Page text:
During this time, id Software was working on their next game, Quake, using new technology, but started projects picking up the most talented WAD makers from the Doom community to create official expansions and to compete with the unauthorized collection CDs. The team produced the 21 Master Levels, which, on December 26, 1995, were released on a CD along with Maximum Doom, a collection of 1,830 WADs that had been downloaded from the Internet. In 1996, Final Doom, a package of two 32-level megawads created by TeamTNT, was released as an official id Software product.
Various first-person shooter games released at the time use the Doom engine under a commercial license from id Software, as such essentially being custom WADs packaged with the Doom engine, such as Hacx: Twitch 'n Kill (1997).
In addition to the many people who contributed to commercially released WADs, various authors became involved with the development of other games:
Main article: Doom source ports
Around 1997, interest in Doom WADs began to decline, as attention was drawn to newer games with more advanced technology and more customizable design, including id Software's own Quake and Quake II.
On December 23, 1997, id Software released the source code to the Doom engine, initially under a restrictive license. On October 3, 1999, it was released again under the terms of the GNU GPL-2.0-or-later. With the source code available, it became possible for programmers to modify any aspect of the game, remove technical limitations and bugs, and add entirely new features.
These engine modifications, or Doom source ports, have since become the target for much of the WAD editing activity, and with the decline of MS-DOS, using a source port became the only feasible way to play Doom for most people. Several source ports are in active development, and Doom retains a strong following of WAD creators.
The most common type of WAD consists of a single level, usually retaining the theme of the original game, but possibly including new music and some modified graphics to define a more distinctive setting or mood. Both single-player and deathmatch multiplayer levels are common.
WADs may have a level pack in the form of an episode, replacing nine levels, and sometimes in the form of a megawad, which replaces 15 or more levels in the game (27 in Doom, 32 in Doom II, 36 in The Ultimate Doom).
A WAD that gives the game an overhaul to incorporate an entirely different game setting, character set, and story, instead of simply providing new levels or graphic changes, is called a total conversion. The phrase was coined by Justin Fisher, as part of the title of Aliens TC, or Aliens Total Conversion. Add-ons that provide extensive changes to a similar degree but retain distinctive parts or characteristics of the original games, such as characters or weapons, are often by extension called partial conversions.
The following is a select listing of popular and historically significant WADs.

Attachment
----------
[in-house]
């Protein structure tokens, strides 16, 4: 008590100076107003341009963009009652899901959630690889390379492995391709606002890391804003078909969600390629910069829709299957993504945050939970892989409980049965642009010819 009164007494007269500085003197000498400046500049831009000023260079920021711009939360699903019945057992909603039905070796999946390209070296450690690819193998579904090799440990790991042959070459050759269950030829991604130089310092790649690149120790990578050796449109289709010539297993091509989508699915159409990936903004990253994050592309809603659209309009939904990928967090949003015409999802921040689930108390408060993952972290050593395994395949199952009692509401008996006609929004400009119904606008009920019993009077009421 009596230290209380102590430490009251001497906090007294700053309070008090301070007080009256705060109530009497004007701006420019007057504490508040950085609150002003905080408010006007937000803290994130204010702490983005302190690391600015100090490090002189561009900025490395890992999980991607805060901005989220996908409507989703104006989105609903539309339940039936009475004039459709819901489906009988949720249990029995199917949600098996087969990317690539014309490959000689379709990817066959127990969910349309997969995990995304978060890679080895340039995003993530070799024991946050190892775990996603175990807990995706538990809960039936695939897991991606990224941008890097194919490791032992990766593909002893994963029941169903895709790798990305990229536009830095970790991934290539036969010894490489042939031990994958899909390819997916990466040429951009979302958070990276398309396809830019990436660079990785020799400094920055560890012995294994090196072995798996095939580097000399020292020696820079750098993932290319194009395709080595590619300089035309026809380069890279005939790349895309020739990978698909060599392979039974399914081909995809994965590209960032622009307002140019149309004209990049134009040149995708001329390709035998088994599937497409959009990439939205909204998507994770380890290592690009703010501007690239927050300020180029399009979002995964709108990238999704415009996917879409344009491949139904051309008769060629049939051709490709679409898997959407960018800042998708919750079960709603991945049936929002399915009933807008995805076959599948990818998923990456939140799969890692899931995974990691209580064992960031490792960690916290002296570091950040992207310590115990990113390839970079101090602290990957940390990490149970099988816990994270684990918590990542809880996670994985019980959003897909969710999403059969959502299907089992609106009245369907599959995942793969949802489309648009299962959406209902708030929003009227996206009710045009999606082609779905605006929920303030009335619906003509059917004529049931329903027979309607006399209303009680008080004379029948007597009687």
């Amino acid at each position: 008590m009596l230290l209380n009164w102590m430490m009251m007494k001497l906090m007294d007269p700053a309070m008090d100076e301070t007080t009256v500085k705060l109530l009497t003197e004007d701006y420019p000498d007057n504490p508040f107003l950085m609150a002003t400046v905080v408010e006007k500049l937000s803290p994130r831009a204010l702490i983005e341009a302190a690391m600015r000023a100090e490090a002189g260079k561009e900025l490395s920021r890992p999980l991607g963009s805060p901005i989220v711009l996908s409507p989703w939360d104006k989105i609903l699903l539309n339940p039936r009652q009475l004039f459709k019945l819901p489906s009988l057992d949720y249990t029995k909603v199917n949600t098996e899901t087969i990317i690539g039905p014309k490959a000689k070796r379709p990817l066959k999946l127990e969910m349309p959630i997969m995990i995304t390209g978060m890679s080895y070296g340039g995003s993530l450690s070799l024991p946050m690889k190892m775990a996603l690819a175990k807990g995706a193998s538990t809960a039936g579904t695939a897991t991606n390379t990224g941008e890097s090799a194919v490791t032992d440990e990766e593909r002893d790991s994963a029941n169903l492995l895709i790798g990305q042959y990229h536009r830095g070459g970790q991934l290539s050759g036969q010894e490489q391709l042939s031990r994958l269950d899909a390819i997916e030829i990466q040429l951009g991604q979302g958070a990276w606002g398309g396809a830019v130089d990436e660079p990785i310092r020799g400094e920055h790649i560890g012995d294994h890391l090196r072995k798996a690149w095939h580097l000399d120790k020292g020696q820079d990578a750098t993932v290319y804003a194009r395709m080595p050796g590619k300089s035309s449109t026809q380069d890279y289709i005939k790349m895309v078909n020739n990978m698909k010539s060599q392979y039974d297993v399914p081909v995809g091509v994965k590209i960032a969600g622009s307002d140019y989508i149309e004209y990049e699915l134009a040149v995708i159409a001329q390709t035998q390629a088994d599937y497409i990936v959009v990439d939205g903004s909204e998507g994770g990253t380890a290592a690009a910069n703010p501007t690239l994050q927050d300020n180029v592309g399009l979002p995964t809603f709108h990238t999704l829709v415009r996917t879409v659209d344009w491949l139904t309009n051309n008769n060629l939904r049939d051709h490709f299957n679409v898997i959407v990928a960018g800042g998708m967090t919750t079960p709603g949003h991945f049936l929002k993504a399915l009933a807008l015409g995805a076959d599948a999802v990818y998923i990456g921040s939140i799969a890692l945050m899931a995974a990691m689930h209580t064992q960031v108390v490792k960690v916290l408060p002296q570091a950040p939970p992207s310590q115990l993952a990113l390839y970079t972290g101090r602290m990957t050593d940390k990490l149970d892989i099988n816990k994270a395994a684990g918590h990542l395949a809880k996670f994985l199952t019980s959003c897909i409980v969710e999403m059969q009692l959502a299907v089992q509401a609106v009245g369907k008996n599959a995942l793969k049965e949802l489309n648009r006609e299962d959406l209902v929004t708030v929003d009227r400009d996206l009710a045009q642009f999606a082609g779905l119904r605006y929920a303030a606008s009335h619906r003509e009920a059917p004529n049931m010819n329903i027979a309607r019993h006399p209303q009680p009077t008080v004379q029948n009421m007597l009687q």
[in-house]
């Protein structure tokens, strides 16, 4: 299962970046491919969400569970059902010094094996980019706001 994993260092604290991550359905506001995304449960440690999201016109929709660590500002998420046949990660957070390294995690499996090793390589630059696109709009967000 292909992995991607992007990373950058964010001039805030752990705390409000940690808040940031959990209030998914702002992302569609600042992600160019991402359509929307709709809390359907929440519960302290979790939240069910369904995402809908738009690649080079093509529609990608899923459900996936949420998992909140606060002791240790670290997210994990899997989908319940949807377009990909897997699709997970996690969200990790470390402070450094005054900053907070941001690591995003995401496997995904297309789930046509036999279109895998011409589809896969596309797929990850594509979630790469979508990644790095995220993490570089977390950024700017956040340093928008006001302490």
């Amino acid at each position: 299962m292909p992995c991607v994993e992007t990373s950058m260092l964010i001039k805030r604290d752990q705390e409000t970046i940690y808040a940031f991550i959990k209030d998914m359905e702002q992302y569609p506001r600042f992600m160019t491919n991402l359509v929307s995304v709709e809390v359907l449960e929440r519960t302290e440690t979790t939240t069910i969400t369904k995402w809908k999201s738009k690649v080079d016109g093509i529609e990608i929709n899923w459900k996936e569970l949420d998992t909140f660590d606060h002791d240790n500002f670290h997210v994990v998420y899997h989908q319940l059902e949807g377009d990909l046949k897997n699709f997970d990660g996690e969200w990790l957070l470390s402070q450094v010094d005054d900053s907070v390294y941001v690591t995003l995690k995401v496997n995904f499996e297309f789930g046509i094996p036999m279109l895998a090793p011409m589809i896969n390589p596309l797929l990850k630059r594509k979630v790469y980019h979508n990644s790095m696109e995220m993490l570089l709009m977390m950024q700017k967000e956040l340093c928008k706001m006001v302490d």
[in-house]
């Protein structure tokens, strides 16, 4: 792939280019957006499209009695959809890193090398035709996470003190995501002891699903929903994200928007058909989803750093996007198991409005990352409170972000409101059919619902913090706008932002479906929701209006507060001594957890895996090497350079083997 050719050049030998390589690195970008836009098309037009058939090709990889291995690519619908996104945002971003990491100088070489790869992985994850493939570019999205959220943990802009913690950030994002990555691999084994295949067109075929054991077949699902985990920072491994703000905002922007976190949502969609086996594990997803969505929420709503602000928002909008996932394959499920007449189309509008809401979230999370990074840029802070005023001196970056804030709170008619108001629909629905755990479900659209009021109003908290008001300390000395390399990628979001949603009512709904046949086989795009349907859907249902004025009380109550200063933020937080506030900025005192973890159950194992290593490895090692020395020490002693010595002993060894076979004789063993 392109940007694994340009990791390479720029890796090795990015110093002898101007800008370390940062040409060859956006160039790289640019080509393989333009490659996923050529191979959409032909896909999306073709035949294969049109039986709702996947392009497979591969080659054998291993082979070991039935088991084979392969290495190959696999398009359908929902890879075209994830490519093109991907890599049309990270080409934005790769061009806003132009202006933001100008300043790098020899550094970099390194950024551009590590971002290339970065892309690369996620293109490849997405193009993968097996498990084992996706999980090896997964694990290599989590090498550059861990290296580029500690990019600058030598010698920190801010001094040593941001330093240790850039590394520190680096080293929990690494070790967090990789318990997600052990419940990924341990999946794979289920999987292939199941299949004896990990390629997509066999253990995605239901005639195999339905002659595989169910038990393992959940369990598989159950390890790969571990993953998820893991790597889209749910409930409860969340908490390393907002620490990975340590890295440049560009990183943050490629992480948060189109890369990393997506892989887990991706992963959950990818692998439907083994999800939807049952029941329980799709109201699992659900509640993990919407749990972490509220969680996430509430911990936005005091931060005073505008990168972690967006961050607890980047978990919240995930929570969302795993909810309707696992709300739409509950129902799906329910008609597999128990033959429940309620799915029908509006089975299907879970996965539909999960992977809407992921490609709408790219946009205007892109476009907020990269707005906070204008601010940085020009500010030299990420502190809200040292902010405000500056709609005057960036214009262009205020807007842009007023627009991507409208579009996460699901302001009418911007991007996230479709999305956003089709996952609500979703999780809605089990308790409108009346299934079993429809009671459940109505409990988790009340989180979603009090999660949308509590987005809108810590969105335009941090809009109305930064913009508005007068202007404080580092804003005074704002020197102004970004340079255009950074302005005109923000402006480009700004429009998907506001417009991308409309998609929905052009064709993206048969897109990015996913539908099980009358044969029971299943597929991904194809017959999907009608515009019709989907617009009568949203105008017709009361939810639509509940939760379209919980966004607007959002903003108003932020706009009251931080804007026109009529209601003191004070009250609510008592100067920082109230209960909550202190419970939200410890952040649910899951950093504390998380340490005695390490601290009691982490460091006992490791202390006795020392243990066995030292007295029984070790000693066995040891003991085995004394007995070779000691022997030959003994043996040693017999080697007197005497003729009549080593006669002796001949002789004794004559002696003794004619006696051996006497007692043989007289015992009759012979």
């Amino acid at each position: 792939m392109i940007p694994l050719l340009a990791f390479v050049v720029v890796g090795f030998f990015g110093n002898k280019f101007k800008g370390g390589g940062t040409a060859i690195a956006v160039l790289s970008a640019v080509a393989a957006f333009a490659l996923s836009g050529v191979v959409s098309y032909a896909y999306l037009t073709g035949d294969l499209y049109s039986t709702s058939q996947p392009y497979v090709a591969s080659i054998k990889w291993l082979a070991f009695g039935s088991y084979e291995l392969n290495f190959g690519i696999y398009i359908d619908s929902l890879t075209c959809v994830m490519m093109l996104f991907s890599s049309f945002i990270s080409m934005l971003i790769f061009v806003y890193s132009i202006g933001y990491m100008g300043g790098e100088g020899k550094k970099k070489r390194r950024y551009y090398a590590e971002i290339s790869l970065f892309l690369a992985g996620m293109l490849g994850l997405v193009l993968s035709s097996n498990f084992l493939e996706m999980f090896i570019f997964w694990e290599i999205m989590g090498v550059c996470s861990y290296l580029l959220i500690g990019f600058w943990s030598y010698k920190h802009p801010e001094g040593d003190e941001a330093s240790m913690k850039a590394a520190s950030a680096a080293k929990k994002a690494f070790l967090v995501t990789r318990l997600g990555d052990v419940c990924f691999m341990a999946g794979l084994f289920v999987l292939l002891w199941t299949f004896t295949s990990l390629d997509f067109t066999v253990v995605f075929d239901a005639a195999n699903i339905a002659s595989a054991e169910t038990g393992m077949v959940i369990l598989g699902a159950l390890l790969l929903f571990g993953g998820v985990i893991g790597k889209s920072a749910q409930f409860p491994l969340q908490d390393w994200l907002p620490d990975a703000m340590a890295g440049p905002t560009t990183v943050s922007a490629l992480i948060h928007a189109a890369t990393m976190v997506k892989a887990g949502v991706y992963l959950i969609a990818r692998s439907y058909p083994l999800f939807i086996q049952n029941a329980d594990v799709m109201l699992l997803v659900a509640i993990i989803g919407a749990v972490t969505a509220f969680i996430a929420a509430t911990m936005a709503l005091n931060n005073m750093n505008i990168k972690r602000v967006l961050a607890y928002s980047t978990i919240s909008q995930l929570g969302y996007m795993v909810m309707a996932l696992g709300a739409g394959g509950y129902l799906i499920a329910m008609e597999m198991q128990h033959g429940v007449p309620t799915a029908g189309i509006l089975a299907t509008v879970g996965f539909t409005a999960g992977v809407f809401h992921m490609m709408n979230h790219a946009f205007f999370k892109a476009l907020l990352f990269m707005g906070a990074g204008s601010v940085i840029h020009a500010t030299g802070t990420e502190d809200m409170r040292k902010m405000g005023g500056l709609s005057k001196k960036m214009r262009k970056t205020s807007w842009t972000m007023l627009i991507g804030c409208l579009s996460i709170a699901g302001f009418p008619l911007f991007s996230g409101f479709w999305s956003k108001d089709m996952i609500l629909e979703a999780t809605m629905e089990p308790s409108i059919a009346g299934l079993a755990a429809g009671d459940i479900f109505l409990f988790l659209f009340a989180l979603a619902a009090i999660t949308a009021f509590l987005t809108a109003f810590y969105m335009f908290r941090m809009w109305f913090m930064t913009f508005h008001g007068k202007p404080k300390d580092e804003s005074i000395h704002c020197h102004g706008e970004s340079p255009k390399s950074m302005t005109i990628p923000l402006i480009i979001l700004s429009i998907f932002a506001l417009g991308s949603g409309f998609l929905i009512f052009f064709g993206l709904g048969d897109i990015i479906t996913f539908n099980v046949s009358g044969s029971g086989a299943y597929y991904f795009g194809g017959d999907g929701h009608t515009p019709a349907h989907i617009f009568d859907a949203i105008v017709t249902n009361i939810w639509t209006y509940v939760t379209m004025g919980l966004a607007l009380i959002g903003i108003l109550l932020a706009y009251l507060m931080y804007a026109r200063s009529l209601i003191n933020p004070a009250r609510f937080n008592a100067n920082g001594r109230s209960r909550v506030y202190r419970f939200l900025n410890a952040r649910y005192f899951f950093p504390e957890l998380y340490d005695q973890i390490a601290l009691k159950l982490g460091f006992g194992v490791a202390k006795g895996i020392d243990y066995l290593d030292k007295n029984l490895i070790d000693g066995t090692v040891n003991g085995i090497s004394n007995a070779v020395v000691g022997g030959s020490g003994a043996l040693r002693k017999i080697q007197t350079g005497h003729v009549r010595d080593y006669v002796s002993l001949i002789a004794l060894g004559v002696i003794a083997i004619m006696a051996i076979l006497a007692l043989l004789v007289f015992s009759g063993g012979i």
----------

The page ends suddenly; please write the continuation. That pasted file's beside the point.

|Original author(s)||Freedoom project|
|Initial release||16 April 2003|
0.12.1 / 22 October 2019
|Platform||Linux, Microsoft Windows, macOS, MS-DOS, Android, iOS|
|Type||Single-player, multiplayer first-person shooter|
|License||3-clause BSD (requires a Doom engine source port under the GNU GPL-2.0-or-later to play)|
Freedoom is a project aiming to create a free replacement (modified BSD License) for the set of graphics, music, sound effects, and levels (and miscellaneous other resources) used by Doom. Since the Doom engine is free software, it can be distributed along with the new resources, in effect providing a full game that is free and with full third party WAD.
The project distributes three IWAD files: the two single-player campaigns named Freedoom: Phase 1 and Freedoom: Phase 2, and FreeDM, which contains a collection of deathmatch levels. Freedoom does not require any source port to run, and can run on any limit-removing source port of Doom.
A similar project, Blasphemer, aims to create a complete free version of Heretic, but is less fully developed than Freedoom.
Many level editors are available for Doom. The original Doom Editing Utility (DEU) was ported to a number of operating systems, but lost significance over time; many modern Doom editors still have their roots in DEU and its editing paradigm, including DETH, DeePsea, Linux Doom Editor, and Yadex. Other level editors include WadAuthor, Doom Builder (released in January 2003), and Doom Builder 2 (released in May 2009 as the successor to Doom Builder). Some Doom level editors, such as Doom Builder and Doom Builder 2, feature a 3D editing mode. As of now, these two have been discontinued, but a newer fork has been released and is regularly updated, known as GZDoom Builder.
Many specialized Doom editors are used to modify graphics and audio lumps, such asXWE, SLADE, Wintex, and SLumpEd. The DeHackEd executable patching utility modifies monsters, items, and weapon behavior. In ZDoom, users can create new monsters, weapons, and items through a scripting language called DECORATE, made to address many of the shortcomings of DeHackEd, such as not being able to add new objects, and not being able to deviate far from the behavior of the original weapons and monsters.
In Quake, WAD files were replaced with PAK files. WAD files still remain in Quake files, though their use is limited to textures. Since WAD2 and WAD3 use a slightly larger directory structure, they are incompatible with Doom.
When you start up Gameception, you see the default game, Freedoom
FreeDoom, the open source initiative to bypass the legalities of Doom's code being open source, while Doom's engine isn't.